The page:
Every week we launch Brendan into the early access stratosphere to see if he can find gems among the clouds. This time, the floating islands and airship building of sandbox MMO Worlds Adrift [official site]

I fell off my sky boat. I’m now falling through the clouds wondering if this world has a bottom – a large lava pit or possibly a vast, endless ocean – and also: how long will it take to arrive there? I say “fell”. In fact, I was forcefully ejected from my ship – the Flabbergaster – by some kind of violent spasm of the game’s inner workings. This isn’t the first time I’ve died to a janky accident of the overzealous physics engine, nor is it the most embarrassing. That honour is reserved for the time I crafted a plank of wood and it landed awkwardly on my own head. It might be difficult to describe the merits of this crafting-heavy multiplayer world while the wind rushes so mercilessly around me but I’ll try, because it has many, despite the jank.
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Secret World Legends Impressions – free and easy

The Secret World was always a game struggling to crawl out from under the weight of its own genre. Many have attempted to build a story-led MMO – and it’s a noble pursuit – but no one has ever quite figured out how to do it, not least because an MMO is a terrible setting in which to tell a story. The Secret World got the closest so far. The intricately woven tale of conspiracy upon conspiracy was a huge hook when the game first released five years ago, and some could forgive the janky grindy weirdness of its online necessities to enjoy a setting and quest style not seen before in the genre. Will more people learn to see past the structural faults now, with its free-to-play reboot as Secret World Legends [official site]? Read the rest of this entry »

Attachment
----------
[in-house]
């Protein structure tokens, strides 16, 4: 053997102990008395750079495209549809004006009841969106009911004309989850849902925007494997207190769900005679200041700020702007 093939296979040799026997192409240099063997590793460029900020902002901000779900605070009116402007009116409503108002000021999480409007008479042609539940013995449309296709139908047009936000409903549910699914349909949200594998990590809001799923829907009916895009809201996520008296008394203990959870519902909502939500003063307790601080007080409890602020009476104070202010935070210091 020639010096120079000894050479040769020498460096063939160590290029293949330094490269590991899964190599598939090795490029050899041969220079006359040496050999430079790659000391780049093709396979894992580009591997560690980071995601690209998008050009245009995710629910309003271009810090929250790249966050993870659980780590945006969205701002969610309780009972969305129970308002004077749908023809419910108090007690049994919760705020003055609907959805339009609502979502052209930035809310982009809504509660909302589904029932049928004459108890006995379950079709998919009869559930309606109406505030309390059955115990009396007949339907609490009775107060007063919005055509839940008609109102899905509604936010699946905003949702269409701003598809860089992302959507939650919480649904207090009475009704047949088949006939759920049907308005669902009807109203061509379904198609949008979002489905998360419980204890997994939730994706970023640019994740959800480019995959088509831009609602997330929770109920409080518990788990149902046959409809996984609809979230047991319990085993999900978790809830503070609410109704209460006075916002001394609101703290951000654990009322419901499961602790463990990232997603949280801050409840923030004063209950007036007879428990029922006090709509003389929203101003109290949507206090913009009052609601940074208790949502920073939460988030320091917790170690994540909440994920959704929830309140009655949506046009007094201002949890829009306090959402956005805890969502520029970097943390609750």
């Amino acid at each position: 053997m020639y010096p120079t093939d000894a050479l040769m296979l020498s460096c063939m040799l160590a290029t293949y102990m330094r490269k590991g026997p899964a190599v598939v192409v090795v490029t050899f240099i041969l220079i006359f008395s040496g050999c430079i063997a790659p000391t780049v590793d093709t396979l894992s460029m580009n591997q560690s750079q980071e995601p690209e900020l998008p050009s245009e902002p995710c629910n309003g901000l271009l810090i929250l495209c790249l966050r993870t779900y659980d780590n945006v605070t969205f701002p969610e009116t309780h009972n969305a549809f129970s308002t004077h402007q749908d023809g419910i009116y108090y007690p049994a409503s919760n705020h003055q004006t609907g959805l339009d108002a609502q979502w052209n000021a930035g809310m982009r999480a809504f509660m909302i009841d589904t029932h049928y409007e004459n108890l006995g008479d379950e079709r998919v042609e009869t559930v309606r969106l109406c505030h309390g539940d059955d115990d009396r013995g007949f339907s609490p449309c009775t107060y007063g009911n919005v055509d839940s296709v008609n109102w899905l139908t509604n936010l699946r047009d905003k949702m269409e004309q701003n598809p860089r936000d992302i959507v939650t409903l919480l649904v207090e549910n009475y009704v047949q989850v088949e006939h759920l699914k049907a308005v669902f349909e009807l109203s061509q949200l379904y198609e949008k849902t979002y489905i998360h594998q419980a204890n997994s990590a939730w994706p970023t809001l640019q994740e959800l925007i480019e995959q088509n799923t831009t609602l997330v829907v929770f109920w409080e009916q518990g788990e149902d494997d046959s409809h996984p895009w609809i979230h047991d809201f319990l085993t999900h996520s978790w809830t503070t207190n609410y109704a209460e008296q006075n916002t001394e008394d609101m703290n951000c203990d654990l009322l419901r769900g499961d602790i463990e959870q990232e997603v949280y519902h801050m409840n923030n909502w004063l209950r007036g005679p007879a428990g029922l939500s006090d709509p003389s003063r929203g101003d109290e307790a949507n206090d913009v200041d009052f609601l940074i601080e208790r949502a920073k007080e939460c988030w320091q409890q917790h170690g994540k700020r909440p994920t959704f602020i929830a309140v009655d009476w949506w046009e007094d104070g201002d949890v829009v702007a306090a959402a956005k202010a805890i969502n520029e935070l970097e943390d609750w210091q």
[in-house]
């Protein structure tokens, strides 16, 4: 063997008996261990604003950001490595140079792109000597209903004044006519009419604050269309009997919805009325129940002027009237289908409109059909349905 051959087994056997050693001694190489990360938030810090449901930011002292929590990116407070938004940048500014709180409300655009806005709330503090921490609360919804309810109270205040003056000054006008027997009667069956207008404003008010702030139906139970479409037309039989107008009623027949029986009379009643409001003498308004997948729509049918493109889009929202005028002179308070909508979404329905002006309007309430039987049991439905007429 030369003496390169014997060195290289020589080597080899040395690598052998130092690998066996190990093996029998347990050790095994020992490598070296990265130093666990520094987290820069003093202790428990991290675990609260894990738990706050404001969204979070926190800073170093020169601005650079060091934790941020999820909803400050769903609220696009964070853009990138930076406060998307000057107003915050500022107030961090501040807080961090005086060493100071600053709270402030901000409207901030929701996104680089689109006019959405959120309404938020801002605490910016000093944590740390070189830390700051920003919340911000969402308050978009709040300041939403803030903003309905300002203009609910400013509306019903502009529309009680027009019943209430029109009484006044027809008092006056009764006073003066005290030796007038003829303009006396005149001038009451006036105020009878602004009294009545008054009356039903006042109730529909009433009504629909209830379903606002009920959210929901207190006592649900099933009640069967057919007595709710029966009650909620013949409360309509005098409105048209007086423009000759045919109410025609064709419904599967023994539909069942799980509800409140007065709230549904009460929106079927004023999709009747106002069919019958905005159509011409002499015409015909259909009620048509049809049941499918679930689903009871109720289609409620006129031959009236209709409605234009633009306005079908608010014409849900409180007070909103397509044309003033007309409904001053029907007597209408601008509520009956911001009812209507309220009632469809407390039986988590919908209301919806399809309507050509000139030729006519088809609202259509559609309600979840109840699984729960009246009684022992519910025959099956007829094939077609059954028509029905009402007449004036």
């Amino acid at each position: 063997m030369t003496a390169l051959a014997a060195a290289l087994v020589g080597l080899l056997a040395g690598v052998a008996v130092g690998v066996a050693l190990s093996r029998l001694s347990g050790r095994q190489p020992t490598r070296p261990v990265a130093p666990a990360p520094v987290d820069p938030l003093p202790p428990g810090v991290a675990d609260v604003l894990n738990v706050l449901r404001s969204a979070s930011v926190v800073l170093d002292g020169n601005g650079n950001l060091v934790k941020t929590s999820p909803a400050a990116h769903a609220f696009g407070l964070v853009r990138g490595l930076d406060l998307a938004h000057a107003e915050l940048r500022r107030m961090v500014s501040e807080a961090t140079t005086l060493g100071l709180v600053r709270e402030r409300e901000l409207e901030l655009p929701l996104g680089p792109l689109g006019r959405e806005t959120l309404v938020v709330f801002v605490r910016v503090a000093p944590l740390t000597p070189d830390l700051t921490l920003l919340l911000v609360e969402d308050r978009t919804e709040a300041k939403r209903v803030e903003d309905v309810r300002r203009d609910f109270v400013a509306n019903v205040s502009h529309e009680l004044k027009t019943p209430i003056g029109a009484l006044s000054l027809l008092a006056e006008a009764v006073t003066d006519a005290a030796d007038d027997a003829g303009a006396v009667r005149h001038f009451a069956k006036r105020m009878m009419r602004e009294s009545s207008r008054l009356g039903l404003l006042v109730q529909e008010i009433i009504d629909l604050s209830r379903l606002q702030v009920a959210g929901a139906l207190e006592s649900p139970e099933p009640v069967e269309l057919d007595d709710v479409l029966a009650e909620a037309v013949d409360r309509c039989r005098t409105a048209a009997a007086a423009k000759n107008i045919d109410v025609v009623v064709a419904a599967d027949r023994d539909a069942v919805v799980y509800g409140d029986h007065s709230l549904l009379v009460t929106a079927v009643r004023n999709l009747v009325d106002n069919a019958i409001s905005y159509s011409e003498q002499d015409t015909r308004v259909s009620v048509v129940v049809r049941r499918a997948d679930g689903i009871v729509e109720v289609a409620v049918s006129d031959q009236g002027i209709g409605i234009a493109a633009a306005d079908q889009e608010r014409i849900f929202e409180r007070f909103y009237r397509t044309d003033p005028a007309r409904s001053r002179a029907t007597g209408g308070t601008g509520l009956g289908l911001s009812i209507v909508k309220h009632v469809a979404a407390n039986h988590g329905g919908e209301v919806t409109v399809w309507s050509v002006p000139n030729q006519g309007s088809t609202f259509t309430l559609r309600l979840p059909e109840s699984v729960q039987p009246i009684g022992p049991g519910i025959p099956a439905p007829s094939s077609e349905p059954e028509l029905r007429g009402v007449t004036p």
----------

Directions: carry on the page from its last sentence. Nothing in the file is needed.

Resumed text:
Wot I Think: Nex Machina

I can’t think of a better collaboration than the one that’s brought Nex Machina [official site] to life. The blindingly-fast twin-stick shooter is the spawn of Resogun developer Housemarque and the creator of the entire genre, Eugene Jarvis. It has a great deal to live up to, then, and the legacy of Robotron, Smash TV and Resogun hovering over it. Clearly the pair were up to the challenge.

All of the above games are inside Nex Machina. They are in both the foundations and the bricks — the teeming swarms of robots, the linked rooms, even the voxels. Combined, however, the construct something new; something that’s full of its own tricks and quirks, challenges and surprises. Read the rest of this entry »

Wot I Think: psychological investigation FPS Get Even

“Style over substance” is traditionally considered a negative epithet, but in Get Even‘s case it succeeds precisely because of surface-level showiness. What it does with paranoid mood, cut-up storytelling and most of all its nightmare-fuel sound design absolutely excuses a central plot that plays out like Days Of Our Lives doing a cyberpunk episode.